The new Delma Continental was inspired by the brand’s models of the 1960s. The bicompax dial layout was always a speciality of the Swiss luxury marque. This latest model references the past while meeting the demands of today’s wearer, courtesy of its 42mm steel case and domed sapphire crystal. Angus Davies visited Delma’s HQ a few weeks ago to view the model at close quarters.
Change can be a good thing. It often delivers technological advancement for the betterment of society. It is by tirelessly conducting experiments in laboratories, executing endless mathematical calculations and performing numerous clinical trials that the medical fraternity has achieves progress. Indeed, thanks to progress, some diseases and ailments which once impaired quality of life or even led to premature death have been eradicated or, at least, ameliorated.
However, it seems that sometimes when running towards a new horizon, we lose sight of the virtuous aspects within our midst. Often, while shopping we enjoy a serendipitous encounter with a vintage item or perhaps an object we recall from our youth. It is in that very moment, when our minds are overwhelmed with nostalgic thoughts, that we yearn for those items that somehow got lost during the non-stop march towards an ultra-modern utopia.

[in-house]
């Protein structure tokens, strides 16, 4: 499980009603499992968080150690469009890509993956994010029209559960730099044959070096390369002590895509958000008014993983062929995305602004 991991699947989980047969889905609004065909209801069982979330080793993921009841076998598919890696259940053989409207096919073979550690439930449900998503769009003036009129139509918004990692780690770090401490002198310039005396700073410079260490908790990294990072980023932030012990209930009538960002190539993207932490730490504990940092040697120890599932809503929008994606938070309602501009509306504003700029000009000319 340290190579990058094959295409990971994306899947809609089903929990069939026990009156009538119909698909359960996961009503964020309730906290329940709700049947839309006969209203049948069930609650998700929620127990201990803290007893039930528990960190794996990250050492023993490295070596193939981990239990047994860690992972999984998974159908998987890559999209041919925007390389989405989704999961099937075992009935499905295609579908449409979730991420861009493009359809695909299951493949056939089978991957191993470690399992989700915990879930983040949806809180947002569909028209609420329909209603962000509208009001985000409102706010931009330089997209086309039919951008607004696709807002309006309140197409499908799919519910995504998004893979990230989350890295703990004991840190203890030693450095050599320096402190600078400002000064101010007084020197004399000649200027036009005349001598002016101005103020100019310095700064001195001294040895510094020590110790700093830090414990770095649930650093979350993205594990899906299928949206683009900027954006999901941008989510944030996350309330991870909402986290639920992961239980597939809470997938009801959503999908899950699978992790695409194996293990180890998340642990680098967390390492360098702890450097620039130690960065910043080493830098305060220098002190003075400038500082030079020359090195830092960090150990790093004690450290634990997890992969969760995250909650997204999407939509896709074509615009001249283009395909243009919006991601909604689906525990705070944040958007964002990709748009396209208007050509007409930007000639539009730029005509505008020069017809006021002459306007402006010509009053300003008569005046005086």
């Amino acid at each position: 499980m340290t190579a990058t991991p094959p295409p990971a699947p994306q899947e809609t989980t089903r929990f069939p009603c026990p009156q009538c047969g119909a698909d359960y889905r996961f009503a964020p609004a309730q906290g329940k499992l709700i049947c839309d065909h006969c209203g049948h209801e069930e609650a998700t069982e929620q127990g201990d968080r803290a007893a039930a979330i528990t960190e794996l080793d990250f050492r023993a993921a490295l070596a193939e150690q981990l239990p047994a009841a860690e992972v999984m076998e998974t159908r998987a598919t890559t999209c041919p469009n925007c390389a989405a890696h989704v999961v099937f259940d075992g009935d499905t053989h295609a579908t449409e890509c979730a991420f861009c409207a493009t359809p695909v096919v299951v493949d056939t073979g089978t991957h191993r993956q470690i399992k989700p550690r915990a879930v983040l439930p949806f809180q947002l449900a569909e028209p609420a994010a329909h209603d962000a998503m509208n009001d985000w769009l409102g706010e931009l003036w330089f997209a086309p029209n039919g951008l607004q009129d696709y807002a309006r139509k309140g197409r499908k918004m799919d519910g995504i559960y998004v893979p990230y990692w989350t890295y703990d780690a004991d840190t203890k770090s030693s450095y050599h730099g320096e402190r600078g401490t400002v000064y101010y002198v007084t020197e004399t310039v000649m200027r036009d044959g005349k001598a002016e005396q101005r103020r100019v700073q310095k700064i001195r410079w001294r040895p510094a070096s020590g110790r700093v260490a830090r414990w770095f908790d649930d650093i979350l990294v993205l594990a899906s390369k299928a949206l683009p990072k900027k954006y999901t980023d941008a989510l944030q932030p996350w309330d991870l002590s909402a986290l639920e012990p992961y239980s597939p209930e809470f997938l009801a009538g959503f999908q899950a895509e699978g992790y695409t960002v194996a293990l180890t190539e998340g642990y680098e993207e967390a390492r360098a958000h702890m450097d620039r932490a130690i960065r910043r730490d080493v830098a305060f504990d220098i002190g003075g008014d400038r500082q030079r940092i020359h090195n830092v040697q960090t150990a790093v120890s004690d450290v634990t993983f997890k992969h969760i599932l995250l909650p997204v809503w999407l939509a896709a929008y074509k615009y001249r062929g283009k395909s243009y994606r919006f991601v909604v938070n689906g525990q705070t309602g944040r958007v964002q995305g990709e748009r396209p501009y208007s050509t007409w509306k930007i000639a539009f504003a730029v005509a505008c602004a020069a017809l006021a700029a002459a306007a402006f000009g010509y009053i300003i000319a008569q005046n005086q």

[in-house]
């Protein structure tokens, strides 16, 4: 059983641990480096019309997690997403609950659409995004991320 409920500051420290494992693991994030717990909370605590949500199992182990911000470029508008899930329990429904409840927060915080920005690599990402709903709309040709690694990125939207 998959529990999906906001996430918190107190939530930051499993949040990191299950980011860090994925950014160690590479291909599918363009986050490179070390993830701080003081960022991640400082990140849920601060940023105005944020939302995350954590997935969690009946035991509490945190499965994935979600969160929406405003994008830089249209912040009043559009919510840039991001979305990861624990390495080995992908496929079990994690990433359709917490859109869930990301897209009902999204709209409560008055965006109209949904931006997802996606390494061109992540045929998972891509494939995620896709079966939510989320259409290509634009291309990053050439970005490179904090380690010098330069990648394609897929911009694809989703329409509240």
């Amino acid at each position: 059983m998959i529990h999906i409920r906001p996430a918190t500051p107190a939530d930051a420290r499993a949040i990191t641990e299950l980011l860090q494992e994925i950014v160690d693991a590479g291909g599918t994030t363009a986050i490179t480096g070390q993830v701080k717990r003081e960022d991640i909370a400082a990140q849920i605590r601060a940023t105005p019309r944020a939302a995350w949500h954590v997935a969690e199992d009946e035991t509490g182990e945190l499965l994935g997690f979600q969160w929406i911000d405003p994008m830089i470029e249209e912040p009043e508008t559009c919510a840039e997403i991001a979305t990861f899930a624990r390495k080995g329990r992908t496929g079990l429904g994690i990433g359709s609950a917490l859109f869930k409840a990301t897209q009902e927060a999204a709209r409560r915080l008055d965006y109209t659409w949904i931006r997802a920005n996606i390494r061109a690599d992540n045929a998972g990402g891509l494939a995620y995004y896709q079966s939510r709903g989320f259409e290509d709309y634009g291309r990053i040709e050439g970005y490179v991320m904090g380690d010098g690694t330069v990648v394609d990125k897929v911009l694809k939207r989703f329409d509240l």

Recently, Delma, the luxury watch brand from Lengnau, Switzerland, dusted off its archives and discovered a number of designs from the 1960s. During this period, the brand had a habitual liking for bicompax chronographs. Delma was not alone in making this type of chronograph. Many other brands made two-register chronographs, however, many of them disappeared from view during the ‘quartz crisis’ of the 70s and 80s.
Thankfully, Delma, a family firm founded in 1924, continues to flourish. It has gained a reputation for making robust, well made and accessibly-priced watches. Its latest model, the Delma Continental, a bicompax chronograph, promises to perpetuate the brand’s enviable reputation.
Recently, I travelled to Delma’s HQ and appraised a prototype version of the new Continental first-hand. Carrying my trusty Lumix camera, trying desperately to take images free of annoying fingerprints and dust, I endeavoured to capture the Continental’s physical features. The watch was retail-ready, apart from the movement which was devoid of any Delma branding. Nevertheless, my time with the Delma Continental provided a useful insight into its design and execution.